May 28, 2010, page W6. Despite the emphasis upon a positive view
of the Jewish religion in the current Passion Play, the
Anti-Defamation League and American Jewish Congress brought out
their usual statements expressing "concern" about the production.
Frederik Mayet, who portrays Christ in this years' play,
summarized the underlying message of the current production:
"Jesus was against hierarchy and against institutions." Another
reviewer, Ingrid Shafer, stated, "It is showing that ... it is
those who have the power who abuse it. And the play's goal was to
show what happens with the abuse of power."

The general modern deemphasis of Christ's suffering and death for
sin has also resulted in a weakening or elimination of the
Christian core message of salvation. No longer is Jesus' death of
supreme importance. Instead, it is his life and teachings that
are to be remembered, and those teachings are summarized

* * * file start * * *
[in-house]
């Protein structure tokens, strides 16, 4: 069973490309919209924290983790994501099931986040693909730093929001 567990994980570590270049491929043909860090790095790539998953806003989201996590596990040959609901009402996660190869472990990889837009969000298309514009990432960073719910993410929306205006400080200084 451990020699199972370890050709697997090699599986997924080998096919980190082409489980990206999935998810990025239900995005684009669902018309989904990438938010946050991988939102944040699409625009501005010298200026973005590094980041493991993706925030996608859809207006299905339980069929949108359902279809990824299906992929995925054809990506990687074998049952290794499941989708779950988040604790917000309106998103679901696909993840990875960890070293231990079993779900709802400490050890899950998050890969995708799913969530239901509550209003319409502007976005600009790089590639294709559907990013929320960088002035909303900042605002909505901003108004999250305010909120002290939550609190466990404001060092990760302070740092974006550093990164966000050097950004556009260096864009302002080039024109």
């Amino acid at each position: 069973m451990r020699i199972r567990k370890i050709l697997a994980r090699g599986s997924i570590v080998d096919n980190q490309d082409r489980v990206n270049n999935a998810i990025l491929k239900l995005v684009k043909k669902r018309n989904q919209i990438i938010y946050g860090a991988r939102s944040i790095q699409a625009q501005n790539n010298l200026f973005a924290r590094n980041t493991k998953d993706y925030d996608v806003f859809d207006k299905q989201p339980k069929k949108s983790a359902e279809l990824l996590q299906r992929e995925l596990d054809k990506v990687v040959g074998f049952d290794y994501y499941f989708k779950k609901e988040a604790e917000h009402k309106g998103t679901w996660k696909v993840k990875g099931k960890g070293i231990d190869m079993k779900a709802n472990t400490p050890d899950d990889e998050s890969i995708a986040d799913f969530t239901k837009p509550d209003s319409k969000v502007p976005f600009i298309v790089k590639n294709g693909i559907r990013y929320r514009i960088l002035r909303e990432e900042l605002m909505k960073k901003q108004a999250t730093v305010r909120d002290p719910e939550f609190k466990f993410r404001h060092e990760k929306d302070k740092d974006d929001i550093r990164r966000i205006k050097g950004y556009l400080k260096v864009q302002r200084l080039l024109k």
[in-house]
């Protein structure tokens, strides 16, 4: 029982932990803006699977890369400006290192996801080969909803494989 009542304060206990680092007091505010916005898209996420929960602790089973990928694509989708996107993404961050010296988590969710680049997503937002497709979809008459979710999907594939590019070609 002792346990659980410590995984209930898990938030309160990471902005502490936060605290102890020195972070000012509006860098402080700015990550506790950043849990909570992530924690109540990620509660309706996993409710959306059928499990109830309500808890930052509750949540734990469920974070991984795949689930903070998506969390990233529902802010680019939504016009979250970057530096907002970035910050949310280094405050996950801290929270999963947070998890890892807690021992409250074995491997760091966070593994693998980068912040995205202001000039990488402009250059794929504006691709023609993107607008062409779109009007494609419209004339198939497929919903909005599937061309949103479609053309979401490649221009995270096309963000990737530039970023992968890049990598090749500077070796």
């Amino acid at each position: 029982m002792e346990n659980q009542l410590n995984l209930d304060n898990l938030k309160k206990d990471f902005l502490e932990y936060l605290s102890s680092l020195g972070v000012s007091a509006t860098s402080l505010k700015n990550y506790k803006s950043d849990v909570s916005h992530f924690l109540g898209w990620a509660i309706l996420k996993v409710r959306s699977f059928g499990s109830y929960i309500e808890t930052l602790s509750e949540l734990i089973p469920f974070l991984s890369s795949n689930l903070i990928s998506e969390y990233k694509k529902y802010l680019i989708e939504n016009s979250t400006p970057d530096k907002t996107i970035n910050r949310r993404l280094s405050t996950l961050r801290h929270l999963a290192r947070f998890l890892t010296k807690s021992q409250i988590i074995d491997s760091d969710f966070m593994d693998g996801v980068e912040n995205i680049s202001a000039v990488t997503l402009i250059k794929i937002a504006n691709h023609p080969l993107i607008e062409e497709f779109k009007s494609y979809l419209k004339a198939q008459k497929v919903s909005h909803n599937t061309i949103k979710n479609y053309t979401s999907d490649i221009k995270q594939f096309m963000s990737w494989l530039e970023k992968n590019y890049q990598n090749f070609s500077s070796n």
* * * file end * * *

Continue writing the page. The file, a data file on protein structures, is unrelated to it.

primarily as a rebellion against authority and an expression of
his Jewishness.

It is ironic that Jewish organizations are influencing Christians
to accept the idea that Jesus was a reform rabbi, when at the
same time they refuse to accept the idea of Christianity being a
legitimate offspring of Judaism. There seems to be a conflict
here: a different message for different audiences.

There are three issues that are most significant when considering
Jesus' connection with Judaism. 

First, is the question of whether modern Judaism is identical to
the Hebrew religion of the time of Christ. The 2010 Oberammergau
Passion Play, for example, has Jesus and His disciples wearing
yarmulkes, Jewish prayer hats. The origin of this custom,
according to Jewish author Arthur Koestler, is not Hebrew at all.